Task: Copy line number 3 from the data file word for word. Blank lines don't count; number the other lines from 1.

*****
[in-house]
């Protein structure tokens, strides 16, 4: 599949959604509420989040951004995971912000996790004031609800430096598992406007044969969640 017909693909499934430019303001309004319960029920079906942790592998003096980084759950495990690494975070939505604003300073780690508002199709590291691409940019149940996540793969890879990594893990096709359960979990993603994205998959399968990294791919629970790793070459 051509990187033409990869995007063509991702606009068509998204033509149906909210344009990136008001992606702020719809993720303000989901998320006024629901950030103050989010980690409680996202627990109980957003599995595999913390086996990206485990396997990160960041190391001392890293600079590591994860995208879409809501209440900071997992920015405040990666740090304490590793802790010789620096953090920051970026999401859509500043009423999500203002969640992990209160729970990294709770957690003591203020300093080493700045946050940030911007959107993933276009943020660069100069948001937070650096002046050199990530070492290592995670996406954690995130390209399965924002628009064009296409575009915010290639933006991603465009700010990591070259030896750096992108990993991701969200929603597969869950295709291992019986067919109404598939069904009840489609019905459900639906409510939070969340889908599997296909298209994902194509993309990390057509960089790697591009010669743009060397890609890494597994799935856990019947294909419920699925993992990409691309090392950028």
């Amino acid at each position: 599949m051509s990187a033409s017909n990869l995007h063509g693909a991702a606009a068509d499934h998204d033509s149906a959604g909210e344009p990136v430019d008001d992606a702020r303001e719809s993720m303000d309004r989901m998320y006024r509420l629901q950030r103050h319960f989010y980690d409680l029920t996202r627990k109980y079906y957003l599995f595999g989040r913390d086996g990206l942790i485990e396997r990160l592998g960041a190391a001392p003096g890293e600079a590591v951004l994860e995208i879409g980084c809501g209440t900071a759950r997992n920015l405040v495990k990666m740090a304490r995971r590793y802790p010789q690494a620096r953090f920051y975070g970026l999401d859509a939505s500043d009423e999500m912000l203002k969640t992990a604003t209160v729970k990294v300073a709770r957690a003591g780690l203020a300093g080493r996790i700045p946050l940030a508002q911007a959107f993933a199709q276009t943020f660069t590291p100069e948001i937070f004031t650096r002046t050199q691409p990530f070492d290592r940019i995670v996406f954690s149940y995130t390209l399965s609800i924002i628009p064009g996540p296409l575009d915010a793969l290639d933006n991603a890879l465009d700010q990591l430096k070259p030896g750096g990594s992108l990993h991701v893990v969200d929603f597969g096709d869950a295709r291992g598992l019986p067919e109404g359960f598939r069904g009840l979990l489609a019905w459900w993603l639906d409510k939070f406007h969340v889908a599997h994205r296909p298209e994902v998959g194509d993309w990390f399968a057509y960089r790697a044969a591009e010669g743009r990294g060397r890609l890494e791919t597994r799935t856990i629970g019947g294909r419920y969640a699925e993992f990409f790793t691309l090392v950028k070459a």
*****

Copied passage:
């Amino acid at each position: 599949m051509s990187a033409s017909n990869l995007h063509g693909a991702a606009a068509d499934h998204d033509s149906a959604g909210e344009p990136v430019d008001d992606a702020r303001e719809s993720m303000d309004r989901m998320y006024r509420l629901q950030r103050h319960f989010y980690d409680l029920t996202r627990k109980y079906y957003l599995f595999g989040r913390d086996g990206l942790i485990e396997r990160l592998g960041a190391a001392p003096g890293e600079a590591v951004l994860e995208i879409g980084c809501g209440t900071a759950r997992n920015l405040v495990k990666m740090a304490r995971r590793y802790p010789q690494a620096r953090f920051y975070g970026l999401d859509a939505s500043d009423e999500m912000l203002k969640t992990a604003t209160v729970k990294v300073a709770r957690a003591g780690l203020a300093g080493r996790i700045p946050l940030a508002q911007a959107f993933a199709q276009t943020f660069t590291p100069e948001i937070f004031t650096r002046t050199q691409p990530f070492d290592r940019i995670v996406f954690s149940y995130t390209l399965s609800i924002i628009p064009g996540p296409l575009d915010a793969l290639d933006n991603a890879l465009d700010q990591l430096k070259p030896g750096g990594s992108l990993h991701v893990v969200d929603f597969g096709d869950a295709r291992g598992l019986p067919e109404g359960f598939r069904g009840l979990l489609a019905w459900w993603l639906d409510k939070f406007h969340v889908a599997h994205r296909p298209e994902v998959g194509d993309w990390f399968a057509y960089r790697a044969a591009e010669g743009r990294g060397r890609l890494e791919t597994r799935t856990i629970g019947g294909r419920y969640a699925e993992f990409f790793t691309l090392v950028k070459a």